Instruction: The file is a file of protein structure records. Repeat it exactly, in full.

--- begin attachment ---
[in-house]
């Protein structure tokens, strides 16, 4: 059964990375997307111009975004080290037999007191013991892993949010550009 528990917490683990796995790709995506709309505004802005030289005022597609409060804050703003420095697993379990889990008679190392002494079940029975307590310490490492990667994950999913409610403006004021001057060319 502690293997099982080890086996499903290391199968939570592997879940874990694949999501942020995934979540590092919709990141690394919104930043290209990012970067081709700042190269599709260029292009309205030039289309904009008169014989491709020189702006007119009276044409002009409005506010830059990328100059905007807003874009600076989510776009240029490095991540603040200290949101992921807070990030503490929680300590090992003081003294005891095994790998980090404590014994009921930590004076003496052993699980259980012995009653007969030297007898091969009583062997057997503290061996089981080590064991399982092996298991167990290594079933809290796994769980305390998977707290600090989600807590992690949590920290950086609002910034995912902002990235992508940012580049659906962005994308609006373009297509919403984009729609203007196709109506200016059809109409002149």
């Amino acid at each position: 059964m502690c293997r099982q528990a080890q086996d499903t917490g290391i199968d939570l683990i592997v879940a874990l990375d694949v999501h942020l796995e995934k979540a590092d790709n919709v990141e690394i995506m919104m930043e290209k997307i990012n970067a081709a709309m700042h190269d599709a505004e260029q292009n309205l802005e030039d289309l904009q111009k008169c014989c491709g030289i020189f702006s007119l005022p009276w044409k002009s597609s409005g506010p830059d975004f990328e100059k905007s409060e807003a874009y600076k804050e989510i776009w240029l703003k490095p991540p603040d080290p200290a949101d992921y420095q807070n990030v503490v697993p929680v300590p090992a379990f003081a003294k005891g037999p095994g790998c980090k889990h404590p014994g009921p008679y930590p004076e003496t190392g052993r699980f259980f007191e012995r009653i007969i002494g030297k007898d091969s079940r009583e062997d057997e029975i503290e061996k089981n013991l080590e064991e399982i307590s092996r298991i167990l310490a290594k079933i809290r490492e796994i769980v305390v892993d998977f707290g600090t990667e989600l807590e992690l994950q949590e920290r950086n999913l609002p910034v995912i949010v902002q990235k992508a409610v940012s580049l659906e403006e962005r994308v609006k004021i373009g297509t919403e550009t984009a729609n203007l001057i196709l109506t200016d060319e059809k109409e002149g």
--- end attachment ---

[in-house]
């Protein structure tokens, strides 16, 4: 059964990375997307111009975004080290037999007191013991892993949010550009 528990917490683990796995790709995506709309505004802005030289005022597609409060804050703003420095697993379990889990008679190392002494079940029975307590310490490492990667994950999913409610403006004021001057060319 502690293997099982080890086996499903290391199968939570592997879940874990694949999501942020995934979540590092919709990141690394919104930043290209990012970067081709700042190269599709260029292009309205030039289309904009008169014989491709020189702006007119009276044409002009409005506010830059990328100059905007807003874009600076989510776009240029490095991540603040200290949101992921807070990030503490929680300590090992003081003294005891095994790998980090404590014994009921930590004076003496052993699980259980012995009653007969030297007898091969009583062997057997503290061996089981080590064991399982092996298991167990290594079933809290796994769980305390998977707290600090989600807590992690949590920290950086609002910034995912902002990235992508940012580049659906962005994308609006373009297509919403984009729609203007196709109506200016059809109409002149």
């Amino acid at each position: 059964m502690c293997r099982q528990a080890q086996d499903t917490g290391i199968d939570l683990i592997v879940a874990l990375d694949v999501h942020l796995e995934k979540a590092d790709n919709v990141e690394i995506m919104m930043e290209k997307i990012n970067a081709a709309m700042h190269d599709a505004e260029q292009n309205l802005e030039d289309l904009q111009k008169c014989c491709g030289i020189f702006s007119l005022p009276w044409k002009s597609s409005g506010p830059d975004f990328e100059k905007s409060e807003a874009y600076k804050e989510i776009w240029l703003k490095p991540p603040d080290p200290a949101d992921y420095q807070n990030v503490v697993p929680v300590p090992a379990f003081a003294k005891g037999p095994g790998c980090k889990h404590p014994g009921p008679y930590p004076e003496t190392g052993r699980f259980f007191e012995r009653i007969i002494g030297k007898d091969s079940r009583e062997d057997e029975i503290e061996k089981n013991l080590e064991e399982i307590s092996r298991i167990l310490a290594k079933i809290r490492e796994i769980v305390v892993d998977f707290g600090t990667e989600l807590e992690l994950q949590e920290r950086n999913l609002p910034v995912i949010v902002q990235k992508a409610v940012s580049l659906e403006e962005r994308v609006k004021i373009g297509t919403e550009t984009a729609n203007l001057i196709l109506t200016d060319e059809k109409e002149g």